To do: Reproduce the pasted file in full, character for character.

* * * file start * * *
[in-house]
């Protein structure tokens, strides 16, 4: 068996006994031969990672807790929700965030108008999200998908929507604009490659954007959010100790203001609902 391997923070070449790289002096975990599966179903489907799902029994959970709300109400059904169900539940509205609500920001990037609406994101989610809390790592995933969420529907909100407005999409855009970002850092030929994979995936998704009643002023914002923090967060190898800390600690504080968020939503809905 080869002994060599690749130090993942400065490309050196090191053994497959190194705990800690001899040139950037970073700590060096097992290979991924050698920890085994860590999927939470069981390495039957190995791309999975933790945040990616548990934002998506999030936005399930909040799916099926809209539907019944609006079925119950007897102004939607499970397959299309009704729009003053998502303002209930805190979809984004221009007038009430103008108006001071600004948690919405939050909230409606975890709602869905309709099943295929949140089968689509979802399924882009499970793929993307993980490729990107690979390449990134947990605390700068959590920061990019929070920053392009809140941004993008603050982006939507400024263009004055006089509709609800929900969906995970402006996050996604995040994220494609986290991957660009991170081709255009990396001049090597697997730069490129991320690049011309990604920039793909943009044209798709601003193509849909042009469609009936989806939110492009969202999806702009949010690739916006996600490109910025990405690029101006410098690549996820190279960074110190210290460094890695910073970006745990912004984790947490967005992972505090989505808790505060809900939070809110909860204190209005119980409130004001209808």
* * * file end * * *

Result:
[in-house]
């Protein structure tokens, strides 16, 4: 068996006994031969990672807790929700965030108008999200998908929507604009490659954007959010100790203001609902 391997923070070449790289002096975990599966179903489907799902029994959970709300109400059904169900539940509205609500920001990037609406994101989610809390790592995933969420529907909100407005999409855009970002850092030929994979995936998704009643002023914002923090967060190898800390600690504080968020939503809905 080869002994060599690749130090993942400065490309050196090191053994497959190194705990800690001899040139950037970073700590060096097992290979991924050698920890085994860590999927939470069981390495039957190995791309999975933790945040990616548990934002998506999030936005399930909040799916099926809209539907019944609006079925119950007897102004939607499970397959299309009704729009003053998502303002209930805190979809984004221009007038009430103008108006001071600004948690919405939050909230409606975890709602869905309709099943295929949140089968689509979802399924882009499970793929993307993980490729990107690979390449990134947990605390700068959590920061990019929070920053392009809140941004993008603050982006939507400024263009004055006089509709609800929900969906995970402006996050996604995040994220494609986290991957660009991170081709255009990396001049090597697997730069490129991320690049011309990604920039793909943009044209798709601003193509849909042009469609009936989806939110492009969202999806702009949010690739916006996600490109910025990405690029101006410098690549996820190279960074110190210290460094890695910073970006745990912004984790947490967005992972505090989505808790505060809900939070809110909860204190209005119980409130004001209808």